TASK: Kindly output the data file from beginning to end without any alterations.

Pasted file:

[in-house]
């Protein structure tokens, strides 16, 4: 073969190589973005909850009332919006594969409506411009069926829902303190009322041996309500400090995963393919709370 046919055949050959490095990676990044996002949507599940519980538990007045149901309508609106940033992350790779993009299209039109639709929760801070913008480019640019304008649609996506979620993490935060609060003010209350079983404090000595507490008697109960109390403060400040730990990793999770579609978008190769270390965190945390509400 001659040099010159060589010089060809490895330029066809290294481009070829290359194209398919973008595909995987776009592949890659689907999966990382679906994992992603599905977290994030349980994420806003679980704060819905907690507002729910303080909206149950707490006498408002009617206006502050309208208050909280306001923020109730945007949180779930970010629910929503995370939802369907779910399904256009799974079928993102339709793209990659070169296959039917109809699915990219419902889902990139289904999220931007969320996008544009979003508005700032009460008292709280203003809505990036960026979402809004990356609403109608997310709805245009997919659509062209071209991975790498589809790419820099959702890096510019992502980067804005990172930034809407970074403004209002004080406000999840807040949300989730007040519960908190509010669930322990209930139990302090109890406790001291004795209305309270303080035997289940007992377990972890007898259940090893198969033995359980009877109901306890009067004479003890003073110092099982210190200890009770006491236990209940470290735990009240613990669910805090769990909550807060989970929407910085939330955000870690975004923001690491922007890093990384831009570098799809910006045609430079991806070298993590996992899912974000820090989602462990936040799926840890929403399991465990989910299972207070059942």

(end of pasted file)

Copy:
[in-house]
């Protein structure tokens, strides 16, 4: 073969190589973005909850009332919006594969409506411009069926829902303190009322041996309500400090995963393919709370 046919055949050959490095990676990044996002949507599940519980538990007045149901309508609106940033992350790779993009299209039109639709929760801070913008480019640019304008649609996506979620993490935060609060003010209350079983404090000595507490008697109960109390403060400040730990990793999770579609978008190769270390965190945390509400 001659040099010159060589010089060809490895330029066809290294481009070829290359194209398919973008595909995987776009592949890659689907999966990382679906994992992603599905977290994030349980994420806003679980704060819905907690507002729910303080909206149950707490006498408002009617206006502050309208208050909280306001923020109730945007949180779930970010629910929503995370939802369907779910399904256009799974079928993102339709793209990659070169296959039917109809699915990219419902889902990139289904999220931007969320996008544009979003508005700032009460008292709280203003809505990036960026979402809004990356609403109608997310709805245009997919659509062209071209991975790498589809790419820099959702890096510019992502980067804005990172930034809407970074403004209002004080406000999840807040949300989730007040519960908190509010669930322990209930139990302090109890406790001291004795209305309270303080035997289940007992377990972890007898259940090893198969033995359980009877109901306890009067004479003890003073110092099982210190200890009770006491236990209940470290735990009240613990669910805090769990909550807060989970929407910085939330955000870690975004923001690491922007890093990384831009570098799809910006045609430079991806070298993590996992899912974000820090989602462990936040799926840890929403399991465990989910299972207070059942």